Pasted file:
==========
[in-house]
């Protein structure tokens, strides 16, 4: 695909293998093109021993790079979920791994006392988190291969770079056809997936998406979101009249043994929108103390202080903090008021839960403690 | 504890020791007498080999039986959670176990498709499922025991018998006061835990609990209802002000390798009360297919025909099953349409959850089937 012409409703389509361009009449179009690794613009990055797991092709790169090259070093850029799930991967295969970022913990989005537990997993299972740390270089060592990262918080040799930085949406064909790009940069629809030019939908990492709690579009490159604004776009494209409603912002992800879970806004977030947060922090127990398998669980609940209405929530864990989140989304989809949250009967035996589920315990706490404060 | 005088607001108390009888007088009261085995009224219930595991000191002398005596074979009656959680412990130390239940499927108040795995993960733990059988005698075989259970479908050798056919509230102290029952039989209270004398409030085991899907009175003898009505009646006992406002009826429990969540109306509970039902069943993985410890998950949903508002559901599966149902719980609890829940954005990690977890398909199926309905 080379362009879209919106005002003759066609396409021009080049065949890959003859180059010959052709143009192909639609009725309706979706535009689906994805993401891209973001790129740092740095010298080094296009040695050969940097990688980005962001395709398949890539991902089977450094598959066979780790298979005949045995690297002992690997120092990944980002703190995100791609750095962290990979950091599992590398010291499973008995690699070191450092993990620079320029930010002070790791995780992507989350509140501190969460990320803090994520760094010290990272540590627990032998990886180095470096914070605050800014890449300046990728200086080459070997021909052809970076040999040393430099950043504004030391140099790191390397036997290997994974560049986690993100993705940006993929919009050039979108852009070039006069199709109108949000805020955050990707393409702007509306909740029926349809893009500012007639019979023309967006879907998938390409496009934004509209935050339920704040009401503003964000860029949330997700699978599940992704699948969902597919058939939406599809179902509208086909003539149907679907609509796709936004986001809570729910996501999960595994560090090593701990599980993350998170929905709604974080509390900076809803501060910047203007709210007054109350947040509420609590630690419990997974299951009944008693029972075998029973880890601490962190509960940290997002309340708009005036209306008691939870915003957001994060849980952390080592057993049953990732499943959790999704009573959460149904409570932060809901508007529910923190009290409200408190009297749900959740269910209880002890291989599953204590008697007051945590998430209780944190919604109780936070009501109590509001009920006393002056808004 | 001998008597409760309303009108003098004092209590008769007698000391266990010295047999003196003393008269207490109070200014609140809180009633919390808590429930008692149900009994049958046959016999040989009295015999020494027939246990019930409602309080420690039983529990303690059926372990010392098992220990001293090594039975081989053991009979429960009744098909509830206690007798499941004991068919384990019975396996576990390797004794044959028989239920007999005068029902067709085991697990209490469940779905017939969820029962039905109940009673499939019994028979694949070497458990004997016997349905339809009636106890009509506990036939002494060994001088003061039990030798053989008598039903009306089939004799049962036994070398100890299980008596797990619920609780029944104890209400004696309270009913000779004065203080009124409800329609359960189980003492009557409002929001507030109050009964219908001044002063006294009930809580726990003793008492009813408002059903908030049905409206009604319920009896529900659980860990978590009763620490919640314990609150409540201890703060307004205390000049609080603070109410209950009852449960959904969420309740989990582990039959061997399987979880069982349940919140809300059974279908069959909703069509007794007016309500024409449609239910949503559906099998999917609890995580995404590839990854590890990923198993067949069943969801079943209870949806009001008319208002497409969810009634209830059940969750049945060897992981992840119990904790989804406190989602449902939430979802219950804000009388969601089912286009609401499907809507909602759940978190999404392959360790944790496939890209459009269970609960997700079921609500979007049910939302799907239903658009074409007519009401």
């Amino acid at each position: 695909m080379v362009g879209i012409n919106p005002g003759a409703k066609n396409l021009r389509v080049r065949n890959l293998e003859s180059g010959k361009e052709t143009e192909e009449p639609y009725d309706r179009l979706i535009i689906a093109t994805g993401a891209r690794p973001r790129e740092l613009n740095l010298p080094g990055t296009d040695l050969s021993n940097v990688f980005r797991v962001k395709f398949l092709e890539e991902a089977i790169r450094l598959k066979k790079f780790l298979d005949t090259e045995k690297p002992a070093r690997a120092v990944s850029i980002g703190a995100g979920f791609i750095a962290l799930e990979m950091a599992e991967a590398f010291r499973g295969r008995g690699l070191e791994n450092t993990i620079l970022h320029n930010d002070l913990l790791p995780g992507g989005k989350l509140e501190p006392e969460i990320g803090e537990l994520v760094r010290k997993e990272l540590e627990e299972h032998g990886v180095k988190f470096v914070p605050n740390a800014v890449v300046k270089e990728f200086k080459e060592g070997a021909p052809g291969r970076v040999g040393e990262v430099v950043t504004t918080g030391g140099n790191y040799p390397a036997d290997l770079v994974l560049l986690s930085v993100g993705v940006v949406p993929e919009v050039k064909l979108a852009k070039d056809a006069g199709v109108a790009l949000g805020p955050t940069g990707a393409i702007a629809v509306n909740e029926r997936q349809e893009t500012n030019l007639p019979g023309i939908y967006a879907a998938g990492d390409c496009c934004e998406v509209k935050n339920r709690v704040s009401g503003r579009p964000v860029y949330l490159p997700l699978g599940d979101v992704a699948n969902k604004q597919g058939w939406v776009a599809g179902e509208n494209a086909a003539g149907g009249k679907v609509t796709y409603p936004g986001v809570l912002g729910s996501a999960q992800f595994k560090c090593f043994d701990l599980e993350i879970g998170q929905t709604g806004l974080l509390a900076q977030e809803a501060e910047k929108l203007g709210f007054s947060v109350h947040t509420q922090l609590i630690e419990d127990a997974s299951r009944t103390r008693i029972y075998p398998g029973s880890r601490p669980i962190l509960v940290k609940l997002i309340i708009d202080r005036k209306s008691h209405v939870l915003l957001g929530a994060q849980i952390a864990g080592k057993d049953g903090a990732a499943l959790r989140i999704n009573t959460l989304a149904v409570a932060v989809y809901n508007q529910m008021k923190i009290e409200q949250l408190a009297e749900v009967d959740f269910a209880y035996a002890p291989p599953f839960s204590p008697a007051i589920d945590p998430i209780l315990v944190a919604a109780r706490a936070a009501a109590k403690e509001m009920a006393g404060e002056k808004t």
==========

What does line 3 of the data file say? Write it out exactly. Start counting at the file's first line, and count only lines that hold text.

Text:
């Amino acid at each position: 695909m080379v362009g879209i012409n919106p005002g003759a409703k066609n396409l021009r389509v080049r065949n890959l293998e003859s180059g010959k361009e052709t143009e192909e009449p639609y009725d309706r179009l979706i535009i689906a093109t994805g993401a891209r690794p973001r790129e740092l613009n740095l010298p080094g990055t296009d040695l050969s021993n940097v990688f980005r797991v962001k395709f398949l092709e890539e991902a089977i790169r450094l598959k066979k790079f780790l298979d005949t090259e045995k690297p002992a070093r690997a120092v990944s850029i980002g703190a995100g979920f791609i750095a962290l799930e990979m950091a599992e991967a590398f010291r499973g295969r008995g690699l070191e791994n450092t993990i620079l970022h320029n930010d002070l913990l790791p995780g992507g989005k989350l509140e501190p006392e969460i990320g803090e537990l994520v760094r010290k997993e990272l540590e627990e299972h032998g990886v180095k988190f470096v914070p605050n740390a800014v890449v300046k270089e990728f200086k080459e060592g070997a021909p052809g291969r970076v040999g040393e990262v430099v950043t504004t918080g030391g140099n790191y040799p390397a036997d290997l770079v994974l560049l986690s930085v993100g993705v940006v949406p993929e919009v050039k064909l979108a852009k070039d056809a006069g199709v109108a790009l949000g805020p955050t940069g990707a393409i702007a629809v509306n909740e029926r997936q349809e893009t500012n030019l007639p019979g023309i939908y967006a879907a998938g990492d390409c496009c934004e998406v509209k935050n339920r709690v704040s009401g503003r579009p964000v860029y949330l490159p997700l699978g599940d979101v992704a699948n969902k604004q597919g058939w939406v776009a599809g179902e509208n494209a086909a003539g149907g009249k679907v609509t796709y409603p936004g986001v809570l912002g729910s996501a999960q992800f595994k560090c090593f043994d701990l599980e993350i879970g998170q929905t709604g806004l974080l509390a900076q977030e809803a501060e910047k929108l203007g709210f007054s947060v109350h947040t509420q922090l609590i630690e419990d127990a997974s299951r009944t103390r008693i029972y075998p398998g029973s880890r601490p669980i962190l509960v940290k609940l997002i309340i708009d202080r005036k209306s008691h209405v939870l915003l957001g929530a994060q849980i952390a864990g080592k057993d049953g903090a990732a499943l959790r989140i999704n009573t959460l989304a149904v409570a932060v989809y809901n508007q529910m008021k923190i009290e409200q949250l408190a009297e749900v009967d959740f269910a209880y035996a002890p291989p599953f839960s204590p008697a007051i589920d945590p998430i209780l315990v944190a919604a109780r706490a936070a009501a109590k403690e509001m009920a006393g404060e002056k808004t």